Are you among the 60% of American adults who, as of 2021, were alcohol drinkers? If so, you're probably a rum lover.
Aside from its sweet, toasted, sugary flavor, rum has a long history. This liquor distilled from sugar has countless nicknames and an unclear origin, making it as mysterious as it is delicious.
Although the exact origin of the word "rum" might remain a mystery, there are several working theories. Let's take a look at a detailed rum history.
Where Does "Rum" Come From?
For starters, rum may be a shortened version of the slang words "rumbullion" or "rumbustion." These words may represent a great tumult or a type of uproar.
Rum may even come from the word "roemer," a Dutch word for a large glass. This word is pronounced "rummer," and might be where the word rum comes from.
The word rum might also stem from the word rummage, as it was often stowed in this part of a ship as it made its journey across the sea.
Areas of Production
It's also theorized that rum comes from a drink the Malay people produced, known as brum. Fermented drinks made from sugar cane have a very long history, so this may very well be where the name for rum came from.
When reading about the rum word origin, you'll learn that its birthplace is Barbados, dating back to the 1630s. The first rum exports came from there, and this is where the words "Rum Bullion" first appeared.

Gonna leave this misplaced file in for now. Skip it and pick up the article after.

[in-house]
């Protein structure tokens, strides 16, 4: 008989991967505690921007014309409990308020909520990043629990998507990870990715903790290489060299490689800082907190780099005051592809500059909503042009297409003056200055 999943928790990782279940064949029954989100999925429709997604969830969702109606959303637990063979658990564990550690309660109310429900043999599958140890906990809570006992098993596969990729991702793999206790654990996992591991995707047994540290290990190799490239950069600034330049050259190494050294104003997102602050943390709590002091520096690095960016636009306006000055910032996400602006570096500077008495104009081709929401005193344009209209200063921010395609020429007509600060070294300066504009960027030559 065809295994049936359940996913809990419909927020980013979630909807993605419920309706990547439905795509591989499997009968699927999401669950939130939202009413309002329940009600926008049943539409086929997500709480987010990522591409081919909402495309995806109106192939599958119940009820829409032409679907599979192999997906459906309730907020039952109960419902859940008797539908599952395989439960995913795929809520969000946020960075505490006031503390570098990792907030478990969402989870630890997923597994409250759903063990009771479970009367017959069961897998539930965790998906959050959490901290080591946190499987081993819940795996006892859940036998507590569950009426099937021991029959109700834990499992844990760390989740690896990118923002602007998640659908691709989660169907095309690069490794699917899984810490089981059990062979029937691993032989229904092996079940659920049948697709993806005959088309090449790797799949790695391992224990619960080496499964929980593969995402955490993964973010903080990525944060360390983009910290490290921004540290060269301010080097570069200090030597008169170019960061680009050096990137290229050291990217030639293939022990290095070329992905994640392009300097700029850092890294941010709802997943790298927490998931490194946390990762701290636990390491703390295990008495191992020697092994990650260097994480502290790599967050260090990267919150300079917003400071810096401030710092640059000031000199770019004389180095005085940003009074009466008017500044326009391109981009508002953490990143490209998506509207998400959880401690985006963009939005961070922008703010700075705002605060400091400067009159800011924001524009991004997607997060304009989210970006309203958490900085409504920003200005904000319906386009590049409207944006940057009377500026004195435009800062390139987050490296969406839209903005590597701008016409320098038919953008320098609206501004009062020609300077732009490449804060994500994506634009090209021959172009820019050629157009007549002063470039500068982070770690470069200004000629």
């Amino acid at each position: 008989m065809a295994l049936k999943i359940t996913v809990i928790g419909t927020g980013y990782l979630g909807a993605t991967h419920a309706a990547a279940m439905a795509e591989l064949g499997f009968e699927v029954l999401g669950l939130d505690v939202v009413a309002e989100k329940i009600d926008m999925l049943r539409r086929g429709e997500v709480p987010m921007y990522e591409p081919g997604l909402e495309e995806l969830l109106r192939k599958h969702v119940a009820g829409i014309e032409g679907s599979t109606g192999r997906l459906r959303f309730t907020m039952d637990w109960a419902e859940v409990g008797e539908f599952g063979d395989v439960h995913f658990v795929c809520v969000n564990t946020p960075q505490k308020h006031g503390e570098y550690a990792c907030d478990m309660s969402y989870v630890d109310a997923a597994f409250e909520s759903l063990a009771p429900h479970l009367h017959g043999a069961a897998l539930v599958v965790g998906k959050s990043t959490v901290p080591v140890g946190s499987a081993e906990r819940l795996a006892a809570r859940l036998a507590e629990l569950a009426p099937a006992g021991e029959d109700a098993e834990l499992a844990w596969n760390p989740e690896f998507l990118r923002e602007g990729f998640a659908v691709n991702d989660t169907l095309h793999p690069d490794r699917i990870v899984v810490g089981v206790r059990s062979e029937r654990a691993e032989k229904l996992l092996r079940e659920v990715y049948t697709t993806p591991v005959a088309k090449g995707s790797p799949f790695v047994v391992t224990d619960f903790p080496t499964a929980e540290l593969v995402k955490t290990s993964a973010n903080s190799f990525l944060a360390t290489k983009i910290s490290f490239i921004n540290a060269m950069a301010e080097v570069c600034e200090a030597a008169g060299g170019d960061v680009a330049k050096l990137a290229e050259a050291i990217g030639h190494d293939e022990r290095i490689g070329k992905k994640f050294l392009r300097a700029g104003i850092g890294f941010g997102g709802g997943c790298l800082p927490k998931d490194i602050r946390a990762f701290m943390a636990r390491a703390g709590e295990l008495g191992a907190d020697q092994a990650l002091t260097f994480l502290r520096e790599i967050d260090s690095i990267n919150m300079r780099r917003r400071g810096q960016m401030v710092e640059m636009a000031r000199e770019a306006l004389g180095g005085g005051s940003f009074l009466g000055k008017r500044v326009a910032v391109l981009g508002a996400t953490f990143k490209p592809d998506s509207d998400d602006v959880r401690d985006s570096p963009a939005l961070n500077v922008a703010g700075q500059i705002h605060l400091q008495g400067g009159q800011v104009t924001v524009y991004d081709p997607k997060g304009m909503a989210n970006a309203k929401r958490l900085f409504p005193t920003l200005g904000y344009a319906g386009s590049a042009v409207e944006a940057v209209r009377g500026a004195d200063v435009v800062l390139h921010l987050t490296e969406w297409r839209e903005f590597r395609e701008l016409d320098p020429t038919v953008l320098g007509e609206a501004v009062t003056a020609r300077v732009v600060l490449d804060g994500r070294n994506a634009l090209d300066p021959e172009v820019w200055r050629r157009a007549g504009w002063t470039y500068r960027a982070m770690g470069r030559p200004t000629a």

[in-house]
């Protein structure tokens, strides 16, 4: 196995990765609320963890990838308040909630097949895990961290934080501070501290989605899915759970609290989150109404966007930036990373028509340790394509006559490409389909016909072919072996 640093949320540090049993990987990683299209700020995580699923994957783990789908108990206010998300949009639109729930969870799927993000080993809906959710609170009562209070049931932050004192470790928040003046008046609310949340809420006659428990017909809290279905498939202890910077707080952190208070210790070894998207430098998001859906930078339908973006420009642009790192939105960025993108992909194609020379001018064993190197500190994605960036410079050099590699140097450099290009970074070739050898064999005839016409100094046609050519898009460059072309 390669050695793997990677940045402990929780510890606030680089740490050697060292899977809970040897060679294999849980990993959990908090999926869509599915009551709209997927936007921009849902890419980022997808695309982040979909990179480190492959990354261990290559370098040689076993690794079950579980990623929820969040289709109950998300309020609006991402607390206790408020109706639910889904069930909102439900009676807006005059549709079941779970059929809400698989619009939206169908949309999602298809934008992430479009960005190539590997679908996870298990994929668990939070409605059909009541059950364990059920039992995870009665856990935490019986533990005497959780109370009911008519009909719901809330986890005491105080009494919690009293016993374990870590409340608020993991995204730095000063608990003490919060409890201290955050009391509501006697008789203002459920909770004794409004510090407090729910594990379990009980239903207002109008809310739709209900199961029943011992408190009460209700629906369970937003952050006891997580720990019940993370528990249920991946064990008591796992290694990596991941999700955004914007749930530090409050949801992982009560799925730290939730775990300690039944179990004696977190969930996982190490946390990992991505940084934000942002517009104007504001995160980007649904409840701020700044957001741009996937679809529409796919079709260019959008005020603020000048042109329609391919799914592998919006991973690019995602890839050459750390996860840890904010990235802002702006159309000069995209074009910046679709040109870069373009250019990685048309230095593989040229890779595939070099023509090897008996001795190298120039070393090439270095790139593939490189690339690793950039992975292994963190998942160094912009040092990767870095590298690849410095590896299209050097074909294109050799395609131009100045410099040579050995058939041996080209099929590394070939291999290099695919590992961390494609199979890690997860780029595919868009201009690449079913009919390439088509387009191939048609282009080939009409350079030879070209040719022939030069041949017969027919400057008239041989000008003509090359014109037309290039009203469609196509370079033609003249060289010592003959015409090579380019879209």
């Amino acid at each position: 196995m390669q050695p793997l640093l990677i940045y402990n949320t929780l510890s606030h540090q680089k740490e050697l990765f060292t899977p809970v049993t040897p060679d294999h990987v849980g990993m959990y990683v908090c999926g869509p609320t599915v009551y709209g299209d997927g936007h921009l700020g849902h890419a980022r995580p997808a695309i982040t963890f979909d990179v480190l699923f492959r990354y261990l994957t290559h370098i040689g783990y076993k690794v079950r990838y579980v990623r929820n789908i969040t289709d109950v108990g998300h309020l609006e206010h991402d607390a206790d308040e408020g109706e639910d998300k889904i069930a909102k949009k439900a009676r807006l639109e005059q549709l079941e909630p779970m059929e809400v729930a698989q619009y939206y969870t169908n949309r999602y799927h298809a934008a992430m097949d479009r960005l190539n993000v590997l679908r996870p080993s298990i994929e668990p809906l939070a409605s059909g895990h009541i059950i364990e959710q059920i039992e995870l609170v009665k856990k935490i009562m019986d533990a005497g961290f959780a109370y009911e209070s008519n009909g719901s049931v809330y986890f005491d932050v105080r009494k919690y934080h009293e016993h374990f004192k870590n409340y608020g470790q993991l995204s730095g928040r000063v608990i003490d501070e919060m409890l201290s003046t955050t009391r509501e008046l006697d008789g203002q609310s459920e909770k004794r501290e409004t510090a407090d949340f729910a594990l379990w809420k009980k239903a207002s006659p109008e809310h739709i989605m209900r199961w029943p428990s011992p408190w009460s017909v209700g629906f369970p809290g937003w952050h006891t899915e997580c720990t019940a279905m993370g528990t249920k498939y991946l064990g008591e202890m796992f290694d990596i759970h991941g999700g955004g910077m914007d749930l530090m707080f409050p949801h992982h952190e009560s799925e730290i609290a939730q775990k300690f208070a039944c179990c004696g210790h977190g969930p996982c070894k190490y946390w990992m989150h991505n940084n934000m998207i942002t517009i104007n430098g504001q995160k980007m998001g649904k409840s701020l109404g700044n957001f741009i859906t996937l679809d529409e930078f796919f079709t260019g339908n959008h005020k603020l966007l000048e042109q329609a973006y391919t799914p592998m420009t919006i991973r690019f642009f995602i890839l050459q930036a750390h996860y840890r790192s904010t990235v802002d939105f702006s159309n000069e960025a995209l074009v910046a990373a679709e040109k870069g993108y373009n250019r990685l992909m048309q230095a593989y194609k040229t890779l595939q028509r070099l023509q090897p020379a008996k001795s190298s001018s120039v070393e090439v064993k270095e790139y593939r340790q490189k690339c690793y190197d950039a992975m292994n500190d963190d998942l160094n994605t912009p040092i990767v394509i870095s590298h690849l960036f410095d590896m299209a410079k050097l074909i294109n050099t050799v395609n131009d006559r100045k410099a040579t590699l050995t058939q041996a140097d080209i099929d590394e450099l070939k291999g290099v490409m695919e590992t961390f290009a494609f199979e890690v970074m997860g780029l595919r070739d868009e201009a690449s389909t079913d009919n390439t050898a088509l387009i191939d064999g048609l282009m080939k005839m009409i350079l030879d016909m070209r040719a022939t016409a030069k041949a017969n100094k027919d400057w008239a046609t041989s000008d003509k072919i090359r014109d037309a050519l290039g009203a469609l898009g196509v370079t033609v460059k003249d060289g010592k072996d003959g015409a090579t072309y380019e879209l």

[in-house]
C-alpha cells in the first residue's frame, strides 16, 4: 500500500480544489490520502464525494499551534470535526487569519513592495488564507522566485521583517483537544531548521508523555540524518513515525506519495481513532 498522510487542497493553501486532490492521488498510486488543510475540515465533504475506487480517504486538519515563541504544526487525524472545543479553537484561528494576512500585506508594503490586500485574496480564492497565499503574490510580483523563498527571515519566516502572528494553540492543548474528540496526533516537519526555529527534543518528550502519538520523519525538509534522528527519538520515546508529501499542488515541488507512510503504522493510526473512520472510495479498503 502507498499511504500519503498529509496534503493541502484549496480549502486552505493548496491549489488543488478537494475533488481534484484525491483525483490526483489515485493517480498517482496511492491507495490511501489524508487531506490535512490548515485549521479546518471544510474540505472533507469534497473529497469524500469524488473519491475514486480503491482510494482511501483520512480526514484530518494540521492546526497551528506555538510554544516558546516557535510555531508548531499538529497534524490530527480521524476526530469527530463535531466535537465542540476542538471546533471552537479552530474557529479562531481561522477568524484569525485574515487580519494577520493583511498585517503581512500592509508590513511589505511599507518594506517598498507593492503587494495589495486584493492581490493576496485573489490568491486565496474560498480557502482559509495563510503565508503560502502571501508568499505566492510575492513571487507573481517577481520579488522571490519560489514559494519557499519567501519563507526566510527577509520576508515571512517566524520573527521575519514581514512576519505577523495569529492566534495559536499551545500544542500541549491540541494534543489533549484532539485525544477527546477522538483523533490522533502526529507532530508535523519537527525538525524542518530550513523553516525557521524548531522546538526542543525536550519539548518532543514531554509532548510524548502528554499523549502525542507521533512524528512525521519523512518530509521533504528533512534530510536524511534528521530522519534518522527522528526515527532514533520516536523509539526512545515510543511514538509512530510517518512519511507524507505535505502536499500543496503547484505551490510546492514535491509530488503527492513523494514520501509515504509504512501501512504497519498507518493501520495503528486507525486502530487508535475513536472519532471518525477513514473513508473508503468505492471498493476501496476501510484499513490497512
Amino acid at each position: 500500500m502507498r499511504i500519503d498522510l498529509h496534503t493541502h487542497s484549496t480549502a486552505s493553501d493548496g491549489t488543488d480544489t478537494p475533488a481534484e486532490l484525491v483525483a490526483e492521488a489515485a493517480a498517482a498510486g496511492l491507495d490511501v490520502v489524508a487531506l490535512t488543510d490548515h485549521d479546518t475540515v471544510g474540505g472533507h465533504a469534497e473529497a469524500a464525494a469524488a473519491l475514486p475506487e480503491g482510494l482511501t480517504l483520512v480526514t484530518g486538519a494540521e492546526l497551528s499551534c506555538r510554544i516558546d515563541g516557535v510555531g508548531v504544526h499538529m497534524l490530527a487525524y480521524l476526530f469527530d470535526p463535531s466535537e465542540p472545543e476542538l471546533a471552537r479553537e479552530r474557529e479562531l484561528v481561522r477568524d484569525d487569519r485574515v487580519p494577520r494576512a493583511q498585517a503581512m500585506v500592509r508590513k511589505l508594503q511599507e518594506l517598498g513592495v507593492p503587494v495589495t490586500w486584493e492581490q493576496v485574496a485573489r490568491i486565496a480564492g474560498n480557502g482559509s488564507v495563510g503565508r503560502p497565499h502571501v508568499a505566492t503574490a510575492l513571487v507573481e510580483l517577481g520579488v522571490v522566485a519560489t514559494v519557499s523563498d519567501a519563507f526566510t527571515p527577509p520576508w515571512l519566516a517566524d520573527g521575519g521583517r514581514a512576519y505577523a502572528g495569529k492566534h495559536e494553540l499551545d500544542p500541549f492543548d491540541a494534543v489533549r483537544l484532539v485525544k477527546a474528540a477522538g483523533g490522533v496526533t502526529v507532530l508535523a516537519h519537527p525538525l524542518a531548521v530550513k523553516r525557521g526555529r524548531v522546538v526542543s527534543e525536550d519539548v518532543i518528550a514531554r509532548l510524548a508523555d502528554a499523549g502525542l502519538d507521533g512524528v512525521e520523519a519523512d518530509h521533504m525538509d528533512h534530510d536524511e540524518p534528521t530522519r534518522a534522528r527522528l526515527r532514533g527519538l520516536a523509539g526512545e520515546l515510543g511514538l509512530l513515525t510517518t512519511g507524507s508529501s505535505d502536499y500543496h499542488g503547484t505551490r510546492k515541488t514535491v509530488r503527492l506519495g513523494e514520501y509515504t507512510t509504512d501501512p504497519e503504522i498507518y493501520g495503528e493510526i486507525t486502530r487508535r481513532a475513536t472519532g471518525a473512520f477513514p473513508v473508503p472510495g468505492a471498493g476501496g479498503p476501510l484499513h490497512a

Rum has even been called a "hot, hellish, and terrible liquor". In 1703, Mount Gay Rum Distilleries was founded. It's thought that this distillery produces the oldest rum worldwide which is currently sold in over 100 countries.
Shortly after sugar production began in the mid-17th century, rum production began in Antigua and Barbuda. Royal Navy sailors frequently visited Antigua, enjoying rum while taking a strategic break as they sailed the high seas.
Other Names for Rum
Now that you have some rum history under your belt, you're probably wondering about other names for rum.
Some names for rum include Demon Water, Nelson's Blood, Navy Neaters, Red Eye, Pirate's Drink, Devil's Death, Kill Devil, Barbados Water, and Rumbo.
These names stem from the general theme that rum is fierce and strong, causing the drinker to get into all types of debauchery.
But where did the name "Nelson's Blood" come from? It's thought that Admiral Nelson's body was brought back to England and preserved in a cask of rum.
When reading about rum history, you'll learn that the origin of its name might be unclear, but there's no denying how widely received it is. Since rum is the oldest spirit the world has ever seen, its history is constantly changing. This reflects all the new and exciting "stories" that emerge.
Now that you've learned some great rum facts, be sure to purchase a bottle of Pusser's Rum. Our award-winning rum is perfect for any occasion.